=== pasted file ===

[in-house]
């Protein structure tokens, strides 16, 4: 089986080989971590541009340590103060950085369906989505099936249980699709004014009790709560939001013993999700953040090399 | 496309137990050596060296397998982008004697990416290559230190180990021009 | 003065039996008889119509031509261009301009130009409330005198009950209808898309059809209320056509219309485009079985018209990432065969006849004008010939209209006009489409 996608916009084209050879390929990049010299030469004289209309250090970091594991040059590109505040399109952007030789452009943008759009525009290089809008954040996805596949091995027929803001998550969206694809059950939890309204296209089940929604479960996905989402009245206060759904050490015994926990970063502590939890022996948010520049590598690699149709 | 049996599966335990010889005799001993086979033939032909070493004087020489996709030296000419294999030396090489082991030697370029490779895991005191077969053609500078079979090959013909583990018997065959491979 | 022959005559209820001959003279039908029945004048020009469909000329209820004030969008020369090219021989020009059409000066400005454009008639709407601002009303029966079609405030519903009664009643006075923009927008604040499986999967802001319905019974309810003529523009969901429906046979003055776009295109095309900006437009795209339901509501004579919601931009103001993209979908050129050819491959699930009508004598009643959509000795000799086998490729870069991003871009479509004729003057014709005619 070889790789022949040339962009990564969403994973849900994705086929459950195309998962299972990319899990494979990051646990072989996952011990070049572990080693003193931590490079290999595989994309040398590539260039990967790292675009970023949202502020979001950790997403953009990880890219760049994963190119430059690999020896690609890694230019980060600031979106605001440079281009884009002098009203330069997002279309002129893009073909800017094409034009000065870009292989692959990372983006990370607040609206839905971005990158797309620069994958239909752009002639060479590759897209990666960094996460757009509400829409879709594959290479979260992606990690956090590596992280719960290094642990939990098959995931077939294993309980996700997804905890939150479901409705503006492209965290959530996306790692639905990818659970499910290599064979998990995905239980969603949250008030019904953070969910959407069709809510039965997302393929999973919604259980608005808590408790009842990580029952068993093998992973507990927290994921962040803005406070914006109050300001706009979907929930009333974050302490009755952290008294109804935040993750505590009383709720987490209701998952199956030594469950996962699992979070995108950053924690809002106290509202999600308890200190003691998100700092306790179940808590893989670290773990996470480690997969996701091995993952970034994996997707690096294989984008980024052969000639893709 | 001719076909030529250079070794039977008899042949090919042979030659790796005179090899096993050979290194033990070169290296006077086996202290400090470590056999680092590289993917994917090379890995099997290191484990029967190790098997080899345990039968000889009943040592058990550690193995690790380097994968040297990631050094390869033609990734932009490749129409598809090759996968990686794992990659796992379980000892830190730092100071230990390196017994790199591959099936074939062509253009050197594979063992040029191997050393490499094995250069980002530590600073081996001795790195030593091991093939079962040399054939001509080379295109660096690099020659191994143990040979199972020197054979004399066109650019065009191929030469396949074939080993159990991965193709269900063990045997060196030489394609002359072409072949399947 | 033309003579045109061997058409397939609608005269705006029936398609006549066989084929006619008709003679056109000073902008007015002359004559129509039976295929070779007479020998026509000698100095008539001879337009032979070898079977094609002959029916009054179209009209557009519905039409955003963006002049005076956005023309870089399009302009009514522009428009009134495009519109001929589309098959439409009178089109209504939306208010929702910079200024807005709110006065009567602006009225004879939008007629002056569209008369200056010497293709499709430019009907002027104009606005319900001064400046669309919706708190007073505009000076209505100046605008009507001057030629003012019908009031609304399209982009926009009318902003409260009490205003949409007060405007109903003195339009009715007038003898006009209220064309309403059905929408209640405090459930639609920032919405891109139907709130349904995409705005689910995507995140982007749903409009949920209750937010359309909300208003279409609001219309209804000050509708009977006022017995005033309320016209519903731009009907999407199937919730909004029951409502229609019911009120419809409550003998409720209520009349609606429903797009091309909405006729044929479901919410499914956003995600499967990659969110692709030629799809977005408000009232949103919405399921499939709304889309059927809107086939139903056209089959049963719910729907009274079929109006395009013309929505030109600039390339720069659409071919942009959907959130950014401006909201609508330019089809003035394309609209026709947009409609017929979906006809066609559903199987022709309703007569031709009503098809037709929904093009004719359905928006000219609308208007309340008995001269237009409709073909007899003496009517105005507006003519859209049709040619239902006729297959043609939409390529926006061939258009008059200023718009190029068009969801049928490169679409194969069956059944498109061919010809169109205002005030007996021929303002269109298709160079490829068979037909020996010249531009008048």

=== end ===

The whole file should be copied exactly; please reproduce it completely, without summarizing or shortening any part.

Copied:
[in-house]
């Protein structure tokens, strides 16, 4: 089986080989971590541009340590103060950085369906989505099936249980699709004014009790709560939001013993999700953040090399 | 496309137990050596060296397998982008004697990416290559230190180990021009 | 003065039996008889119509031509261009301009130009409330005198009950209808898309059809209320056509219309485009079985018209990432065969006849004008010939209209006009489409 996608916009084209050879390929990049010299030469004289209309250090970091594991040059590109505040399109952007030789452009943008759009525009290089809008954040996805596949091995027929803001998550969206694809059950939890309204296209089940929604479960996905989402009245206060759904050490015994926990970063502590939890022996948010520049590598690699149709 | 049996599966335990010889005799001993086979033939032909070493004087020489996709030296000419294999030396090489082991030697370029490779895991005191077969053609500078079979090959013909583990018997065959491979 | 022959005559209820001959003279039908029945004048020009469909000329209820004030969008020369090219021989020009059409000066400005454009008639709407601002009303029966079609405030519903009664009643006075923009927008604040499986999967802001319905019974309810003529523009969901429906046979003055776009295109095309900006437009795209339901509501004579919601931009103001993209979908050129050819491959699930009508004598009643959509000795000799086998490729870069991003871009479509004729003057014709005619 070889790789022949040339962009990564969403994973849900994705086929459950195309998962299972990319899990494979990051646990072989996952011990070049572990080693003193931590490079290999595989994309040398590539260039990967790292675009970023949202502020979001950790997403953009990880890219760049994963190119430059690999020896690609890694230019980060600031979106605001440079281009884009002098009203330069997002279309002129893009073909800017094409034009000065870009292989692959990372983006990370607040609206839905971005990158797309620069994958239909752009002639060479590759897209990666960094996460757009509400829409879709594959290479979260992606990690956090590596992280719960290094642990939990098959995931077939294993309980996700997804905890939150479901409705503006492209965290959530996306790692639905990818659970499910290599064979998990995905239980969603949250008030019904953070969910959407069709809510039965997302393929999973919604259980608005808590408790009842990580029952068993093998992973507990927290994921962040803005406070914006109050300001706009979907929930009333974050302490009755952290008294109804935040993750505590009383709720987490209701998952199956030594469950996962699992979070995108950053924690809002106290509202999600308890200190003691998100700092306790179940808590893989670290773990996470480690997969996701091995993952970034994996997707690096294989984008980024052969000639893709 | 001719076909030529250079070794039977008899042949090919042979030659790796005179090899096993050979290194033990070169290296006077086996202290400090470590056999680092590289993917994917090379890995099997290191484990029967190790098997080899345990039968000889009943040592058990550690193995690790380097994968040297990631050094390869033609990734932009490749129409598809090759996968990686794992990659796992379980000892830190730092100071230990390196017994790199591959099936074939062509253009050197594979063992040029191997050393490499094995250069980002530590600073081996001795790195030593091991093939079962040399054939001509080379295109660096690099020659191994143990040979199972020197054979004399066109650019065009191929030469396949074939080993159990991965193709269900063990045997060196030489394609002359072409072949399947 | 033309003579045109061997058409397939609608005269705006029936398609006549066989084929006619008709003679056109000073902008007015002359004559129509039976295929070779007479020998026509000698100095008539001879337009032979070898079977094609002959029916009054179209009209557009519905039409955003963006002049005076956005023309870089399009302009009514522009428009009134495009519109001929589309098959439409009178089109209504939306208010929702910079200024807005709110006065009567602006009225004879939008007629002056569209008369200056010497293709499709430019009907002027104009606005319900001064400046669309919706708190007073505009000076209505100046605008009507001057030629003012019908009031609304399209982009926009009318902003409260009490205003949409007060405007109903003195339009009715007038003898006009209220064309309403059905929408209640405090459930639609920032919405891109139907709130349904995409705005689910995507995140982007749903409009949920209750937010359309909300208003279409609001219309209804000050509708009977006022017995005033309320016209519903731009009907999407199937919730909004029951409502229609019911009120419809409550003998409720209520009349609606429903797009091309909405006729044929479901919410499914956003995600499967990659969110692709030629799809977005408000009232949103919405399921499939709304889309059927809107086939139903056209089959049963719910729907009274079929109006395009013309929505030109600039390339720069659409071919942009959907959130950014401006909201609508330019089809003035394309609209026709947009409609017929979906006809066609559903199987022709309703007569031709009503098809037709929904093009004719359905928006000219609308208007309340008995001269237009409709073909007899003496009517105005507006003519859209049709040619239902006729297959043609939409390529926006061939258009008059200023718009190029068009969801049928490169679409194969069956059944498109061919010809169109205002005030007996021929303002269109298709160079490829068979037909020996010249531009008048």